State v. Santiago
In State v. Santiago, 206 Wis. 2d 3, 556 N.W.2d 687 (1996), the court noted that for purposes of that appeal, there were no disputed facts. Id. at 13.
Therefore, once the Santiago court decided that the question of the sufficiency of the Miranda warnings and whether the rights were knowingly and voluntarily waived was a question of constitutional fact, it reviewed de novo whether the undisputed facts met that standard. Id. at 27.
The principal issue in Santiago was whether the State, in proving the sufficiency of the Miranda warnings and a knowing and intelligent waiver of Miranda rights, "must present evidence of the words spoken by a law enforcement officer advising a suspect of the Miranda rights in a language other than English and the translation of the words." Santiago, 206 Wis. 2d at 10.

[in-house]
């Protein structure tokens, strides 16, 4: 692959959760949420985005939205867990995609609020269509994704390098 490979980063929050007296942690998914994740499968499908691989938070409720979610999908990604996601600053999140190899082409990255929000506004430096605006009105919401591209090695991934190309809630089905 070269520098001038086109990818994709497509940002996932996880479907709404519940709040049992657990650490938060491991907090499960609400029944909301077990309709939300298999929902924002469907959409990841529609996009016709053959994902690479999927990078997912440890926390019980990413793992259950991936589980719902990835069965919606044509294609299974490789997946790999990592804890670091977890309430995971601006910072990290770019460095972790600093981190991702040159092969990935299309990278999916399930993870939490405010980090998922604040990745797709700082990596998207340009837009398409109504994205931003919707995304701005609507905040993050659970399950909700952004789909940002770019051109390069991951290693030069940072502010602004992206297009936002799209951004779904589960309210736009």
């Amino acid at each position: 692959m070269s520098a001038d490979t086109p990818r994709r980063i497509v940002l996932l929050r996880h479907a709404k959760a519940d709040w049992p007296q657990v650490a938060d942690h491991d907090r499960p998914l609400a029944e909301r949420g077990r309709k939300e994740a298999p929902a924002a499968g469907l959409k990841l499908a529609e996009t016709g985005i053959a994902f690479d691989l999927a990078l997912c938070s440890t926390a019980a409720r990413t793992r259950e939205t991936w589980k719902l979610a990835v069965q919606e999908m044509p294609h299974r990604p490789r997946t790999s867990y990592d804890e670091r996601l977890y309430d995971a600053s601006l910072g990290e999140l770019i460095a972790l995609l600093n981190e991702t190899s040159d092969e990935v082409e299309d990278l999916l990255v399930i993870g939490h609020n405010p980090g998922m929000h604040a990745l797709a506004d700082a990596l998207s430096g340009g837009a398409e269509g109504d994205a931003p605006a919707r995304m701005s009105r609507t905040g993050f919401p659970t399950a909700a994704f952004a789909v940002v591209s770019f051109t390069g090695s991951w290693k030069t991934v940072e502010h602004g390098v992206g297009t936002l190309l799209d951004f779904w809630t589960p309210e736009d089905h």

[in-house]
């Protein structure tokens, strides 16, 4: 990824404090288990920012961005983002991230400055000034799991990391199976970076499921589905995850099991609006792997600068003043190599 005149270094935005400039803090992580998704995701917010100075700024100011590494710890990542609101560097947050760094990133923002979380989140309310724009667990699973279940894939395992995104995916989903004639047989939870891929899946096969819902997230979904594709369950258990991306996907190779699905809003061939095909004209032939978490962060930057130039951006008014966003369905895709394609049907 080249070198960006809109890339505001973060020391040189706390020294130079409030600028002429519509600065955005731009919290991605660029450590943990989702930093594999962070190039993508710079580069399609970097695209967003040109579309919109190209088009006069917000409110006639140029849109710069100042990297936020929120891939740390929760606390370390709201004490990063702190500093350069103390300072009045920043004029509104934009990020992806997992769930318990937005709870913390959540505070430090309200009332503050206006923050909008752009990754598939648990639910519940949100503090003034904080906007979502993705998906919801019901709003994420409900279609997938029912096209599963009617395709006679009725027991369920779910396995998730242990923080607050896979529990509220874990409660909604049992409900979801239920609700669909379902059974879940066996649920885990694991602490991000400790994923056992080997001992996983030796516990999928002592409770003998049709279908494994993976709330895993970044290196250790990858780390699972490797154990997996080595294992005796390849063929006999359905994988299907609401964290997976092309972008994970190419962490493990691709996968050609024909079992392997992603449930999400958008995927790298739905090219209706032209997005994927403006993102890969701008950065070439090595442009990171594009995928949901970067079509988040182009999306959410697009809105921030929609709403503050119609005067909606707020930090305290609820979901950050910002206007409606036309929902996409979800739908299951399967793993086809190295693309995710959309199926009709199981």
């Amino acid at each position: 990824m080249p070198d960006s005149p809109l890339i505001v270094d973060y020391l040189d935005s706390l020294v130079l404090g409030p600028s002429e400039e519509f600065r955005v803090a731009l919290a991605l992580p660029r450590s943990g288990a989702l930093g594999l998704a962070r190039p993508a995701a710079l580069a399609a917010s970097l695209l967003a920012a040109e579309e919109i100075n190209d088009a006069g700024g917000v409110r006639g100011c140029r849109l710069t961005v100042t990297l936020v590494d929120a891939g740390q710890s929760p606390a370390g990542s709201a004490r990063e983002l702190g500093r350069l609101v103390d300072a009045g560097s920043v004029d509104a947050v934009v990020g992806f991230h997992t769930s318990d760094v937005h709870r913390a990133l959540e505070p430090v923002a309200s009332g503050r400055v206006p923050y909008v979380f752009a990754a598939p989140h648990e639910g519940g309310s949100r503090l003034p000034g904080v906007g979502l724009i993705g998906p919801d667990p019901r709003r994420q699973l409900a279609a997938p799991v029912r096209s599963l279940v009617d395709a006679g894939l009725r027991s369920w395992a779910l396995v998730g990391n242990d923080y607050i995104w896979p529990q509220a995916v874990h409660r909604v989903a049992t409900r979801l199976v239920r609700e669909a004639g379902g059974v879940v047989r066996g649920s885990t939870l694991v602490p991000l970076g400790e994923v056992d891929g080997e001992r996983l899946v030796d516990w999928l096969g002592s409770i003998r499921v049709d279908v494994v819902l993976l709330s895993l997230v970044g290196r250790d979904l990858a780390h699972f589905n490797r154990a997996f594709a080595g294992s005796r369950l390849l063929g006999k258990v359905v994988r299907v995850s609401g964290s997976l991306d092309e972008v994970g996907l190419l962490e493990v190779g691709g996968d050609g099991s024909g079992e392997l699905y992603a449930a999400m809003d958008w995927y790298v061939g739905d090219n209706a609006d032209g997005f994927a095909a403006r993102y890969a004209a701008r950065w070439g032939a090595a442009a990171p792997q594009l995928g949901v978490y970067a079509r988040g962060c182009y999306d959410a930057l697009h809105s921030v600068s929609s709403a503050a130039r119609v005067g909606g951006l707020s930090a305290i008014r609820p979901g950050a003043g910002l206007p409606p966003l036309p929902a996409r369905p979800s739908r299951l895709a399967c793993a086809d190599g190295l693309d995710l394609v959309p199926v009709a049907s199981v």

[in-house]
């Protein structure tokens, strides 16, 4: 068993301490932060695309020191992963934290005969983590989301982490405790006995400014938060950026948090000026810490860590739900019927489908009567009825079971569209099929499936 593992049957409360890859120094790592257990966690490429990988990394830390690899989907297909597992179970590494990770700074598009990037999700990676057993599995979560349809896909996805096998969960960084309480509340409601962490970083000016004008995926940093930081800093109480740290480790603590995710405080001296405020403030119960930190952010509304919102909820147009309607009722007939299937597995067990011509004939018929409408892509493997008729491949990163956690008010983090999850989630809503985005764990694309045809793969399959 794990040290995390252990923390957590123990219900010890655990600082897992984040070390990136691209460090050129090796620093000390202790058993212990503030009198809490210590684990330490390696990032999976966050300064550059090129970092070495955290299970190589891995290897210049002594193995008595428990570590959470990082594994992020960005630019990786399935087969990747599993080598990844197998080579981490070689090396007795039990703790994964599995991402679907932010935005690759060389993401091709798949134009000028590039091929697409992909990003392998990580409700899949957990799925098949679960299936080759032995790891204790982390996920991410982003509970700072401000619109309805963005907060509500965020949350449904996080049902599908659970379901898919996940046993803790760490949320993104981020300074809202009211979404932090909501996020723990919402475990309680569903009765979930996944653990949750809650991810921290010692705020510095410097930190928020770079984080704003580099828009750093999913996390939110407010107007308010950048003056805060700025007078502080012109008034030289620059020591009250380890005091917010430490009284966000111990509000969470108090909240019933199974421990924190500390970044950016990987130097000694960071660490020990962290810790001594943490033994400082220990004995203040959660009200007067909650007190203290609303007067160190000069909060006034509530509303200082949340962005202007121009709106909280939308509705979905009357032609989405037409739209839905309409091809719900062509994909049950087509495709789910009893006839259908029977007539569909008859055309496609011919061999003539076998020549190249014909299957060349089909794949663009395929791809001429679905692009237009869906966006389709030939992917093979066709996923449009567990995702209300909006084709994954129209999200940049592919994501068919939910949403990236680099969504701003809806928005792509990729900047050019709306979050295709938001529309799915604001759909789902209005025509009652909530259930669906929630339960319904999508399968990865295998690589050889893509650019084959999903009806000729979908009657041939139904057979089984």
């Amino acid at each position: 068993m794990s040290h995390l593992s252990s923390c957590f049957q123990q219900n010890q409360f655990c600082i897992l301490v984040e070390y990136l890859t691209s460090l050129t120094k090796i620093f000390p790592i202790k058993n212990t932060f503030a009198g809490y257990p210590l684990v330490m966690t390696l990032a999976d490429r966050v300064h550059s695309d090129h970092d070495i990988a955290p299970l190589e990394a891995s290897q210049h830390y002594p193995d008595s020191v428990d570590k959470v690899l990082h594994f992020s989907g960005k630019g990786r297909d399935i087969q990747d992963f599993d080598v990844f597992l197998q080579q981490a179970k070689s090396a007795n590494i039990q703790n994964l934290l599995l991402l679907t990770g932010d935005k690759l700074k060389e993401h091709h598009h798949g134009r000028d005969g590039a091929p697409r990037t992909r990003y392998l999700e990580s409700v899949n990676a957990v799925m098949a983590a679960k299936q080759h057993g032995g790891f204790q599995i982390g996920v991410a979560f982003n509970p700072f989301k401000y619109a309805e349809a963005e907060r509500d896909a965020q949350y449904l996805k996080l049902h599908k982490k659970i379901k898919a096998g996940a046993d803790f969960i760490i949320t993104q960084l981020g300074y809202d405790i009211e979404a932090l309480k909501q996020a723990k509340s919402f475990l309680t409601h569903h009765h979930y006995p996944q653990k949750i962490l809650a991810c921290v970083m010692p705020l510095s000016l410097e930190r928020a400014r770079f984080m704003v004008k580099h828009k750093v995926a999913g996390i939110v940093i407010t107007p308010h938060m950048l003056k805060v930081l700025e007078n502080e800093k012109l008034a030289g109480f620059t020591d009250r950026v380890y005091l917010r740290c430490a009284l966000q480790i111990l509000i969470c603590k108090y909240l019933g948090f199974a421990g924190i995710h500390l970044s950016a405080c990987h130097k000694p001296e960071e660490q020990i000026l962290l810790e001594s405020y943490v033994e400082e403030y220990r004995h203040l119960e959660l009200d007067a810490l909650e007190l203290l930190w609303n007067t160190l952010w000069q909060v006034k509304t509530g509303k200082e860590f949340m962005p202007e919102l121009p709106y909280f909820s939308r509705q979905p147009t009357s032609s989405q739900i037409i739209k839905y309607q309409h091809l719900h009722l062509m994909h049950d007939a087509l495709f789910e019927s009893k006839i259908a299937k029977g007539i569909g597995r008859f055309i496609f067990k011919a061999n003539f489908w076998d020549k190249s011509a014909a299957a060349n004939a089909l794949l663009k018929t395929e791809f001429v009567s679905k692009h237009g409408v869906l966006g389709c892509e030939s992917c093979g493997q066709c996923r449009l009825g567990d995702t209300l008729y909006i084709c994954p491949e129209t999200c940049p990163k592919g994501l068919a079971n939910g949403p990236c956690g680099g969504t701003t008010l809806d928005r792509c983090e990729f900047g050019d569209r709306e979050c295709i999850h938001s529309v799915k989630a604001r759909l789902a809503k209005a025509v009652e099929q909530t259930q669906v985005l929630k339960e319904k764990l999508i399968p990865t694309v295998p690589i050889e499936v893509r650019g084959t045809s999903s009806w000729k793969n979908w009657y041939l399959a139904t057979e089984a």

In Santiago, a Spanish-speaking police officer gave the suspect the Miranda warnings in Spanish.
At the suppression hearing the State did not present the words the officer used in Spanish and their translation into English, but only conclusory statements of the officer on what he told the suspect.
The court decided this was insufficient to meet the State's burden of proof. The court held that, when the accused puts the State on timely notice that he or she is challenging the sufficiency of the Miranda warnings given in a foreign language or the validity of the waiver because of the foreign language warnings, the burden is on the State to produce evidence, in addition to the officer's conclusory statements, that the foreign language words reasonably conveyed the Miranda rights and that the waiver was knowingly and intelligently made. See Santiago, 206 Wis. 2d at 25-26.